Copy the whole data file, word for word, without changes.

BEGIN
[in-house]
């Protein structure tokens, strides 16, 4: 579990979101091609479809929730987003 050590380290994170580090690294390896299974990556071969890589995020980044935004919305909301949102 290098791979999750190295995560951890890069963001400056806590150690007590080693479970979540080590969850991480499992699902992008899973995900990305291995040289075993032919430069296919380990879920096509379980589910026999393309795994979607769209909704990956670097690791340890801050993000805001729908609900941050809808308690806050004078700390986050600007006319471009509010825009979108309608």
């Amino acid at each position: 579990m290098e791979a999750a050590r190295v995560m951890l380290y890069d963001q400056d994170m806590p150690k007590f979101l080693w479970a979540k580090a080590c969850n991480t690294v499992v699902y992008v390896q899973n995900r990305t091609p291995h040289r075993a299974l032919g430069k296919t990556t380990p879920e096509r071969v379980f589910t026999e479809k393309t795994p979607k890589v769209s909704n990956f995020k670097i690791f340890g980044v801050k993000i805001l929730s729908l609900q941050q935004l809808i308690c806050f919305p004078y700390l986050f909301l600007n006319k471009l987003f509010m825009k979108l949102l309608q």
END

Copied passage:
[in-house]
């Protein structure tokens, strides 16, 4: 579990979101091609479809929730987003 050590380290994170580090690294390896299974990556071969890589995020980044935004919305909301949102 290098791979999750190295995560951890890069963001400056806590150690007590080693479970979540080590969850991480499992699902992008899973995900990305291995040289075993032919430069296919380990879920096509379980589910026999393309795994979607769209909704990956670097690791340890801050993000805001729908609900941050809808308690806050004078700390986050600007006319471009509010825009979108309608």
């Amino acid at each position: 579990m290098e791979a999750a050590r190295v995560m951890l380290y890069d963001q400056d994170m806590p150690k007590f979101l080693w479970a979540k580090a080590c969850n991480t690294v499992v699902y992008v390896q899973n995900r990305t091609p291995h040289r075993a299974l032919g430069k296919t990556t380990p879920e096509r071969v379980f589910t026999e479809k393309t795994p979607k890589v769209s909704n990956f995020k670097i690791f340890g980044v801050k993000i805001l929730s729908l609900q941050q935004l809808i308690c806050f919305p004078y700390l986050f909301l600007n006319k471009l987003f509010m825009k979108l949102l309608q």